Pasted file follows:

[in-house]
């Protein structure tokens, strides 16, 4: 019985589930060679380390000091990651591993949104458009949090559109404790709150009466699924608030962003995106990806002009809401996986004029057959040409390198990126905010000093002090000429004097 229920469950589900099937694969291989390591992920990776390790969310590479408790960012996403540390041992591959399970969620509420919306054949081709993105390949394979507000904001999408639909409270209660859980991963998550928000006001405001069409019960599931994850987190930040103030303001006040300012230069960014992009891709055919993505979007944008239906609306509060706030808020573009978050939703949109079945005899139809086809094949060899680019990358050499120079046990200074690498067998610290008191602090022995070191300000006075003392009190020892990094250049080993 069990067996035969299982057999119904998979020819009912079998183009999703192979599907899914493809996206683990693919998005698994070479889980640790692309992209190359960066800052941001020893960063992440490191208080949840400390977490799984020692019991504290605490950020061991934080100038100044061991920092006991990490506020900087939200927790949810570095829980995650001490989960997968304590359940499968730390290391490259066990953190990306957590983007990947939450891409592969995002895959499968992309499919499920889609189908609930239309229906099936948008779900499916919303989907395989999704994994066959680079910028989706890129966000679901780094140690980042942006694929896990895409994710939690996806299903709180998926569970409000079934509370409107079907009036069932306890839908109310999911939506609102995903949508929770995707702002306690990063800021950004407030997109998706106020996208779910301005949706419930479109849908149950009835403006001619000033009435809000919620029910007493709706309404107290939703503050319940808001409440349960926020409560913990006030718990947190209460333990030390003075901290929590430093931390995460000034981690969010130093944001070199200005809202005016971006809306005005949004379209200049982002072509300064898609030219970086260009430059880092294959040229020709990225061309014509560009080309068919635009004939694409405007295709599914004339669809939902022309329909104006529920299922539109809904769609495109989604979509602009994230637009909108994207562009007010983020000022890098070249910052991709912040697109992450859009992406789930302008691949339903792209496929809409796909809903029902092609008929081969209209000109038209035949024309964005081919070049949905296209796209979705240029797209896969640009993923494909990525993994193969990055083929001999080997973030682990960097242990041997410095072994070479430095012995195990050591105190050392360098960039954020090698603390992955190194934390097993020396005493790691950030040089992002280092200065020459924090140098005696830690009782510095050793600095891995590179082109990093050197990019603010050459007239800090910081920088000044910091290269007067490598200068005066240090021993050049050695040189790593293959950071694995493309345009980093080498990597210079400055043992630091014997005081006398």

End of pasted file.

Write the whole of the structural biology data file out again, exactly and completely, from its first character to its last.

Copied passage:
[in-house]
């Protein structure tokens, strides 16, 4: 019985589930060679380390000091990651591993949104458009949090559109404790709150009466699924608030962003995106990806002009809401996986004029057959040409390198990126905010000093002090000429004097 229920469950589900099937694969291989390591992920990776390790969310590479408790960012996403540390041992591959399970969620509420919306054949081709993105390949394979507000904001999408639909409270209660859980991963998550928000006001405001069409019960599931994850987190930040103030303001006040300012230069960014992009891709055919993505979007944008239906609306509060706030808020573009978050939703949109079945005899139809086809094949060899680019990358050499120079046990200074690498067998610290008191602090022995070191300000006075003392009190020892990094250049080993 069990067996035969299982057999119904998979020819009912079998183009999703192979599907899914493809996206683990693919998005698994070479889980640790692309992209190359960066800052941001020893960063992440490191208080949840400390977490799984020692019991504290605490950020061991934080100038100044061991920092006991990490506020900087939200927790949810570095829980995650001490989960997968304590359940499968730390290391490259066990953190990306957590983007990947939450891409592969995002895959499968992309499919499920889609189908609930239309229906099936948008779900499916919303989907395989999704994994066959680079910028989706890129966000679901780094140690980042942006694929896990895409994710939690996806299903709180998926569970409000079934509370409107079907009036069932306890839908109310999911939506609102995903949508929770995707702002306690990063800021950004407030997109998706106020996208779910301005949706419930479109849908149950009835403006001619000033009435809000919620029910007493709706309404107290939703503050319940808001409440349960926020409560913990006030718990947190209460333990030390003075901290929590430093931390995460000034981690969010130093944001070199200005809202005016971006809306005005949004379209200049982002072509300064898609030219970086260009430059880092294959040229020709990225061309014509560009080309068919635009004939694409405007295709599914004339669809939902022309329909104006529920299922539109809904769609495109989604979509602009994230637009909108994207562009007010983020000022890098070249910052991709912040697109992450859009992406789930302008691949339903792209496929809409796909809903029902092609008929081969209209000109038209035949024309964005081919070049949905296209796209979705240029797209896969640009993923494909990525993994193969990055083929001999080997973030682990960097242990041997410095072994070479430095012995195990050591105190050392360098960039954020090698603390992955190194934390097993020396005493790691950030040089992002280092200065020459924090140098005696830690009782510095050793600095891995590179082109990093050197990019603010050459007239800090910081920088000044910091290269007067490598200068005066240090021993050049050695040189790593293959950071694995493309345009980093080498990597210079400055043992630091014997005081006398």